A few days ago, I made my now-annual pilgrimage to the upper reaches of Trabuco Canyon with my buddy Chandler. I first met him nearly four years ago when we thoroughly chilled ourselves body surfing at Huntington Beach. On this hike, we once again ended up wet and cold! No birder is he, but I slung my bins over my neck and kept ear and eye attuned to avian life.
It was cold, but the strenuous climb kept us warm and sweating. Fog rolled in and shrouded the canyon and peaks.
This rugged landscape is the final frontier of Orange County birding. Bolsa Chica, Newport Bay, San Joaquin Marsh--those places are daily visited by dozens of birders. Seldom, though, do binocular-toting bird nuts venture up into these perilous reaches despite the promise of sexy mountain birds. This particular day was lackluster, probably because of the gloom, but we managed to seen several Townsend's Solitaires, two Hairy Woodpeckers, and a Golden-crowned Kinglet.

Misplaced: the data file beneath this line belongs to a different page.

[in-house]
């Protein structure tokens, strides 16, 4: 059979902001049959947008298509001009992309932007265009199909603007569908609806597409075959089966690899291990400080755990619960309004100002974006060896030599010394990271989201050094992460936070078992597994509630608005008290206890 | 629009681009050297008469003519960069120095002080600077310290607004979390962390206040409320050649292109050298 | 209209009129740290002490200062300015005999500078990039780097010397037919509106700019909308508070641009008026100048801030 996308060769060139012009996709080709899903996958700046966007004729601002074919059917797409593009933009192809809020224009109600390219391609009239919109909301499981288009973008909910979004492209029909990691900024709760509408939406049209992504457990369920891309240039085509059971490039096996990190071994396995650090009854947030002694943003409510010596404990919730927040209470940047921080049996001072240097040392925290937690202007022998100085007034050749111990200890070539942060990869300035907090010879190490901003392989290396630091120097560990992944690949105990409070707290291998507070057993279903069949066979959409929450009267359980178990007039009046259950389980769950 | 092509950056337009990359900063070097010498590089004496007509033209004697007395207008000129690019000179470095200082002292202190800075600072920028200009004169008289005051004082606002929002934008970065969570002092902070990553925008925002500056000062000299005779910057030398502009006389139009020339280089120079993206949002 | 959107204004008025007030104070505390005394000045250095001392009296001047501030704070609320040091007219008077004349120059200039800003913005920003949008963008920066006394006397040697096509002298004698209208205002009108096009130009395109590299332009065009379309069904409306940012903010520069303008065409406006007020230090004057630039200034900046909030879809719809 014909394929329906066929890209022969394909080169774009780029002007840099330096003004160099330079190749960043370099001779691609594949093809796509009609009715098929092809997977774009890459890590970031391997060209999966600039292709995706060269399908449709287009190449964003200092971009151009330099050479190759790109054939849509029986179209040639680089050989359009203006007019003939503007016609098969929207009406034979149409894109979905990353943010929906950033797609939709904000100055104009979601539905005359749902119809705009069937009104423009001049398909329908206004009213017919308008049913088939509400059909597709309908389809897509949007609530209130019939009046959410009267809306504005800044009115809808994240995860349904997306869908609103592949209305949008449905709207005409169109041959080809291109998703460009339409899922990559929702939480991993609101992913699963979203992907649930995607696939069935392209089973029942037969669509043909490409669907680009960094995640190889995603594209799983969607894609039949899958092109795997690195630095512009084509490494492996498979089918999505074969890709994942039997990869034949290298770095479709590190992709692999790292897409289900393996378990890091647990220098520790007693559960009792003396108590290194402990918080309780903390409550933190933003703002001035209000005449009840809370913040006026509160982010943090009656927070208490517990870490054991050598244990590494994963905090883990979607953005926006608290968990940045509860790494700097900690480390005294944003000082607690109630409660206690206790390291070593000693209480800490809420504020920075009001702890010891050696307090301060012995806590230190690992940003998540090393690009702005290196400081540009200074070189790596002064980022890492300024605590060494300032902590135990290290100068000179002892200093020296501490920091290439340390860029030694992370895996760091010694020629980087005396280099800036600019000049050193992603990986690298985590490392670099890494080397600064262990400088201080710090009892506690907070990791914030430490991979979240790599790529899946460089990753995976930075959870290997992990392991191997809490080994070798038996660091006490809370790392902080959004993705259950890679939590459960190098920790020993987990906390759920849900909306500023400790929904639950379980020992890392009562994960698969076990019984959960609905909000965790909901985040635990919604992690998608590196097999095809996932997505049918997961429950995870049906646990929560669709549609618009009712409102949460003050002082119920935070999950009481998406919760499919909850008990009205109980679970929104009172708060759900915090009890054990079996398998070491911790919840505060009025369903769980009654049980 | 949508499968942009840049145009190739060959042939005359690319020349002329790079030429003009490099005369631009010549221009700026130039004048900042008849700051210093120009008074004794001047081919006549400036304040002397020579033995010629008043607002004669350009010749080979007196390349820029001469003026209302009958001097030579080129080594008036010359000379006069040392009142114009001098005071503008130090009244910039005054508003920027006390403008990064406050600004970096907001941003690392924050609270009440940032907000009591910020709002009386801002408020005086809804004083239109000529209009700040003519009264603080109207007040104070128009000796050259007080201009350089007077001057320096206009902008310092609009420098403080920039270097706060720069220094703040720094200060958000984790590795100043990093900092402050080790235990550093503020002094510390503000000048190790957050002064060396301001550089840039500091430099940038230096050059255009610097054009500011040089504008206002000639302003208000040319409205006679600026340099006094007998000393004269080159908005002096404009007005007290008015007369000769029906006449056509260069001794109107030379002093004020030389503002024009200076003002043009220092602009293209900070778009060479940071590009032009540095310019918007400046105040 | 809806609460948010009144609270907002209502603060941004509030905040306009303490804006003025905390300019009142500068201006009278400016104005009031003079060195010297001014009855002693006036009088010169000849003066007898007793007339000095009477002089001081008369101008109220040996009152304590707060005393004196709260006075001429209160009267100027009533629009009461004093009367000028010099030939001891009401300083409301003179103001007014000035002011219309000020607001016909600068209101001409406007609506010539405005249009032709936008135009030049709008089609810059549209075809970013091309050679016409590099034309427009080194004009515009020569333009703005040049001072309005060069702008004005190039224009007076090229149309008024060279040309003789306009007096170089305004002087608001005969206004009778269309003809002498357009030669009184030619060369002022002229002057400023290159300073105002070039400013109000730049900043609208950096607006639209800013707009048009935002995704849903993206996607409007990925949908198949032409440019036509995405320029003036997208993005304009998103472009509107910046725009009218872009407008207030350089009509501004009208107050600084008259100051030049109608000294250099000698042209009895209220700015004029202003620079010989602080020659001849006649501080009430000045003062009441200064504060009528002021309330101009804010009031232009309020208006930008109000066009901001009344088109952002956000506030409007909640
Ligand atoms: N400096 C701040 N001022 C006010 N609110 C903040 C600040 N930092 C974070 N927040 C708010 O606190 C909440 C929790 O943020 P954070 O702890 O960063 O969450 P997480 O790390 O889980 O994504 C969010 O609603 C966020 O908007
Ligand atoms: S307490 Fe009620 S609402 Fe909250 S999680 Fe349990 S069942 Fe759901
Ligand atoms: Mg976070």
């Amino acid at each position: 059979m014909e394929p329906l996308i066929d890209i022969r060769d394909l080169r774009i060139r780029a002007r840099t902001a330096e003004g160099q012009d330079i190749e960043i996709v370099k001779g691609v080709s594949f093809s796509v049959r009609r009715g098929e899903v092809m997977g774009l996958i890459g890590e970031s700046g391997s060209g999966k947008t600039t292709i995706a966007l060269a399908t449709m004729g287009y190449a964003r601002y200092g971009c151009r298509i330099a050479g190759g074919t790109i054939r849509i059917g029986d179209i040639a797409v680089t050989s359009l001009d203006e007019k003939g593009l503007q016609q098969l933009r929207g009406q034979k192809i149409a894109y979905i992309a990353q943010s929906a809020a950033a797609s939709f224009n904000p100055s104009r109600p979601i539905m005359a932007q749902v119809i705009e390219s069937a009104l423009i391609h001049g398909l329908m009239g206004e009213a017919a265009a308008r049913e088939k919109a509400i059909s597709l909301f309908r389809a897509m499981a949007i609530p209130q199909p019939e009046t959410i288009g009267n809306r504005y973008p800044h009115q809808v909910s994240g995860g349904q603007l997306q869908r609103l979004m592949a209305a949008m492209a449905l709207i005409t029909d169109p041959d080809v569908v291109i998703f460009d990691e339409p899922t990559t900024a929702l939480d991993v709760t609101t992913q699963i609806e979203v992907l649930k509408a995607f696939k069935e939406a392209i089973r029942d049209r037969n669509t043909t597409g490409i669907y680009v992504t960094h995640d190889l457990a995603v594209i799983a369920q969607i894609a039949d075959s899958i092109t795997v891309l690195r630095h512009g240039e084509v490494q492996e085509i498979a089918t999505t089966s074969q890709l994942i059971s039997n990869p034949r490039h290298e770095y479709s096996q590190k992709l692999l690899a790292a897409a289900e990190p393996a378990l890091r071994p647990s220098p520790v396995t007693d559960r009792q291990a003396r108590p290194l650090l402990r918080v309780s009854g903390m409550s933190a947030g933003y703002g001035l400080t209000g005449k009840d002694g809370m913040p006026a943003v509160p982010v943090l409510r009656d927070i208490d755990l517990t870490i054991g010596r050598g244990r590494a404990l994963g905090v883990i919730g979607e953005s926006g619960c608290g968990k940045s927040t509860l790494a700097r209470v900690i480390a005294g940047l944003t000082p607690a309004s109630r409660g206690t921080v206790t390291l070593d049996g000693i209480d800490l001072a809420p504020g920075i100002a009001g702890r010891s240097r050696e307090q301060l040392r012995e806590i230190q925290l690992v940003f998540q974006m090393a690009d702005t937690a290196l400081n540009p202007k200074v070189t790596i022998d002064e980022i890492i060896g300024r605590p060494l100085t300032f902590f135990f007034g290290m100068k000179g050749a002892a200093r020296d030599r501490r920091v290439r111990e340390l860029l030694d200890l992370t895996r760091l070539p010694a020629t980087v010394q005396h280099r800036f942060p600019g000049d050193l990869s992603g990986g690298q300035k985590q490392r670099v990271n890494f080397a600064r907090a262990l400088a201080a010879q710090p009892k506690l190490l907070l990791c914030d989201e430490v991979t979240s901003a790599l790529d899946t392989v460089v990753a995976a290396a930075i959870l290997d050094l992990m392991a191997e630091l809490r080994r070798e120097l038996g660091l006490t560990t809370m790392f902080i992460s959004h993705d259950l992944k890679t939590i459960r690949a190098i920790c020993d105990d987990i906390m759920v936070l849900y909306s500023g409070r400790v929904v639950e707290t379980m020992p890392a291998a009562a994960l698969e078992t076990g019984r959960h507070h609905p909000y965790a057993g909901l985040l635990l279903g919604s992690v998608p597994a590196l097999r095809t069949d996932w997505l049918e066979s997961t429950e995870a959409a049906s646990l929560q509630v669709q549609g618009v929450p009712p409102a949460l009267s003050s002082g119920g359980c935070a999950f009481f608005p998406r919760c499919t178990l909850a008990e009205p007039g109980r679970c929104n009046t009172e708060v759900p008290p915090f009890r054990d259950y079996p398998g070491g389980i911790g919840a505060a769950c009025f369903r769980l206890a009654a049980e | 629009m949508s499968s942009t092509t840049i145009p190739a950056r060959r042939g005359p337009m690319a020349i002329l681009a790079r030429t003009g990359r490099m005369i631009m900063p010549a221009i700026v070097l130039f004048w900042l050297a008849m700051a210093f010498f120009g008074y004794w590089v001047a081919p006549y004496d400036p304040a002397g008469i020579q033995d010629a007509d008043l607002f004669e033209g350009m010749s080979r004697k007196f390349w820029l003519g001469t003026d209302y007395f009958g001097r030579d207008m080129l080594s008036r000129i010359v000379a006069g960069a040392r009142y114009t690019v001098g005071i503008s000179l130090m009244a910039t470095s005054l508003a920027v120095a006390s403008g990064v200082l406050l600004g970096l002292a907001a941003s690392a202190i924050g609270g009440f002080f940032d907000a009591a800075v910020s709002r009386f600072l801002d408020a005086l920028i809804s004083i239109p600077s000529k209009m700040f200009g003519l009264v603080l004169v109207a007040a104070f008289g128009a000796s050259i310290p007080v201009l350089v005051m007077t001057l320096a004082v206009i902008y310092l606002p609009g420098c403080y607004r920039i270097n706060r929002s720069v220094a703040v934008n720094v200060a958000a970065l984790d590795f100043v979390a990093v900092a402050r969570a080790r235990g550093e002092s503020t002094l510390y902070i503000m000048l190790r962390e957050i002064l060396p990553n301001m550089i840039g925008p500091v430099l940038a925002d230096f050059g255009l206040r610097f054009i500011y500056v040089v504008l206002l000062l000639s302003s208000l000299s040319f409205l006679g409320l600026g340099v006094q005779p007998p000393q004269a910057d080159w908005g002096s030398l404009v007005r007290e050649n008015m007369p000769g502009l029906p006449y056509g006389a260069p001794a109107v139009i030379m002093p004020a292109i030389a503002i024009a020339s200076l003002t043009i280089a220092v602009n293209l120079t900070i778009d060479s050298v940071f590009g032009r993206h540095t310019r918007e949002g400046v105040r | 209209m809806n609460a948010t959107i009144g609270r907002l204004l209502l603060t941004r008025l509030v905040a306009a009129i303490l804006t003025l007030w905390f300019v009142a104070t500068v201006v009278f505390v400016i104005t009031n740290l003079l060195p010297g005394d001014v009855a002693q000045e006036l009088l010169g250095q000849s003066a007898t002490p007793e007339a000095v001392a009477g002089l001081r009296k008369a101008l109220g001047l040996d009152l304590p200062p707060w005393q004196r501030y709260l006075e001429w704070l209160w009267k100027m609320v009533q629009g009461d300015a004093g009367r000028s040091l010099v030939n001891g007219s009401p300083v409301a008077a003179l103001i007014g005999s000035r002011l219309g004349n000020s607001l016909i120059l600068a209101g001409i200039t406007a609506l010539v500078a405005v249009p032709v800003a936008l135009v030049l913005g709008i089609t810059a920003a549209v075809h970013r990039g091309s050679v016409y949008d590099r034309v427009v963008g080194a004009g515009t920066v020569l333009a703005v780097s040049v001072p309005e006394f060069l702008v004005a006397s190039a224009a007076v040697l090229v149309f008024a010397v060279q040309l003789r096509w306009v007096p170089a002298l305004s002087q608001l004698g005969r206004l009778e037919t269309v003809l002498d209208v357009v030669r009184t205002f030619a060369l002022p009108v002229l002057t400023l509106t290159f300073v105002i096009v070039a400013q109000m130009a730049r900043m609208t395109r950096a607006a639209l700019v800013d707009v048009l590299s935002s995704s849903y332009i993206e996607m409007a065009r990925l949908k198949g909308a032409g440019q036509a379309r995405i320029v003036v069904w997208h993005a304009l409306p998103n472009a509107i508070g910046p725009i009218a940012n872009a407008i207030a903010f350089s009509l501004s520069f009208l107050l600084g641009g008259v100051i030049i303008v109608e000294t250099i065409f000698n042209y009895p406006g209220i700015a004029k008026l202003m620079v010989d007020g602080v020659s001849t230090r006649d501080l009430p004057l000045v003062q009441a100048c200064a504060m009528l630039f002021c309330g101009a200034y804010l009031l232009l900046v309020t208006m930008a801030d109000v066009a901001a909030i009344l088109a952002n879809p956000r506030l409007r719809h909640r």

We made it to the ridge. Now a couple thousand feet higher and hiking roughly level ground, we were cold. Puddles were glazed with ice. We kept our hands into our pockets and kept moving.
It began to rain! First, a Seattle-grade mist, morphing into a steady drizzle. Then, unbelievably, soggy snowflakes began pelting us in the face. Many miles laid ahead of us. As we descended, rain replaced snowflakes. Each mile brought a new milestone: soaked pants that clung to calves, water penetrating our outer layers, shoes officially saturated. It was cold!
Newts saved the day. We saw four, and hopefully did not trod upon too many more. Unlike us, they were enjoying the drizzle!
When we finally reached the car, we stripped off the majority of our clothes and rode home in the waterproof, heated, and wonderful confines of the car.